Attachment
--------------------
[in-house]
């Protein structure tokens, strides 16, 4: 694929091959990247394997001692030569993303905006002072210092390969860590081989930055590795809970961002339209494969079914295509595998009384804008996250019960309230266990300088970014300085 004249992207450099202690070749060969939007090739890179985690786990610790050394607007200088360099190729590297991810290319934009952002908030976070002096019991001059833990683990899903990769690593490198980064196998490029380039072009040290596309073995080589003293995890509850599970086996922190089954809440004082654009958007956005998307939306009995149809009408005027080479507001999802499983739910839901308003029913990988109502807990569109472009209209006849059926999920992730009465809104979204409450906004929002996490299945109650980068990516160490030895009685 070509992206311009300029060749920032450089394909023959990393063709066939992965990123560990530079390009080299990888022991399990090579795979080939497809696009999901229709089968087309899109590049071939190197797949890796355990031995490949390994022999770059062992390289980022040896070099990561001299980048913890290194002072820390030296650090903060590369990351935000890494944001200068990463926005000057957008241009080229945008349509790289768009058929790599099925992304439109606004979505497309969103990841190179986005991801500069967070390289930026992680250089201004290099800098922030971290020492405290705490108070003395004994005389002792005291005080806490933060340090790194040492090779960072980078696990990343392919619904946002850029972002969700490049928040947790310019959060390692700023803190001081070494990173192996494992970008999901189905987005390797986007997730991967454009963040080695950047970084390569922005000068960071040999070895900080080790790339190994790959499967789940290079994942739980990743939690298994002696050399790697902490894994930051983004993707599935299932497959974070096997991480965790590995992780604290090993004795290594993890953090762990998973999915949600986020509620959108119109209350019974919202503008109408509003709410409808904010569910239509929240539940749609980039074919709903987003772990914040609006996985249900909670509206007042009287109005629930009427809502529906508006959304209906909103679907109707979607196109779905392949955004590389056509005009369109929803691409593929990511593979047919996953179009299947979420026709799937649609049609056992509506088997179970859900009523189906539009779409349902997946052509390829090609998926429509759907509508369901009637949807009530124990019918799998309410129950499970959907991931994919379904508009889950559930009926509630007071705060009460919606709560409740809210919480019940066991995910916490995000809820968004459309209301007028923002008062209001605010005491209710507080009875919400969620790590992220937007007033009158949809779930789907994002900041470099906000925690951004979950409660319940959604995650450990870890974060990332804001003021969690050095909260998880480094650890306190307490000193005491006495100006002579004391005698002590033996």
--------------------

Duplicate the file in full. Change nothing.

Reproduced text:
[in-house]
């Protein structure tokens, strides 16, 4: 694929091959990247394997001692030569993303905006002072210092390969860590081989930055590795809970961002339209494969079914295509595998009384804008996250019960309230266990300088970014300085 004249992207450099202690070749060969939007090739890179985690786990610790050394607007200088360099190729590297991810290319934009952002908030976070002096019991001059833990683990899903990769690593490198980064196998490029380039072009040290596309073995080589003293995890509850599970086996922190089954809440004082654009958007956005998307939306009995149809009408005027080479507001999802499983739910839901308003029913990988109502807990569109472009209209006849059926999920992730009465809104979204409450906004929002996490299945109650980068990516160490030895009685 070509992206311009300029060749920032450089394909023959990393063709066939992965990123560990530079390009080299990888022991399990090579795979080939497809696009999901229709089968087309899109590049071939190197797949890796355990031995490949390994022999770059062992390289980022040896070099990561001299980048913890290194002072820390030296650090903060590369990351935000890494944001200068990463926005000057957008241009080229945008349509790289768009058929790599099925992304439109606004979505497309969103990841190179986005991801500069967070390289930026992680250089201004290099800098922030971290020492405290705490108070003395004994005389002792005291005080806490933060340090790194040492090779960072980078696990990343392919619904946002850029972002969700490049928040947790310019959060390692700023803190001081070494990173192996494992970008999901189905987005390797986007997730991967454009963040080695950047970084390569922005000068960071040999070895900080080790790339190994790959499967789940290079994942739980990743939690298994002696050399790697902490894994930051983004993707599935299932497959974070096997991480965790590995992780604290090993004795290594993890953090762990998973999915949600986020509620959108119109209350019974919202503008109408509003709410409808904010569910239509929240539940749609980039074919709903987003772990914040609006996985249900909670509206007042009287109005629930009427809502529906508006959304209906909103679907109707979607196109779905392949955004590389056509005009369109929803691409593929990511593979047919996953179009299947979420026709799937649609049609056992509506088997179970859900009523189906539009779409349902997946052509390829090609998926429509759907509508369901009637949807009530124990019918799998309410129950499970959907991931994919379904508009889950559930009926509630007071705060009460919606709560409740809210919480019940066991995910916490995000809820968004459309209301007028923002008062209001605010005491209710507080009875919400969620790590992220937007007033009158949809779930789907994002900041470099906000925690951004979950409660319940959604995650450990870890974060990332804001003021969690050095909260998880480094650890306190307490000193005491006495100006002579004391005698002590033996």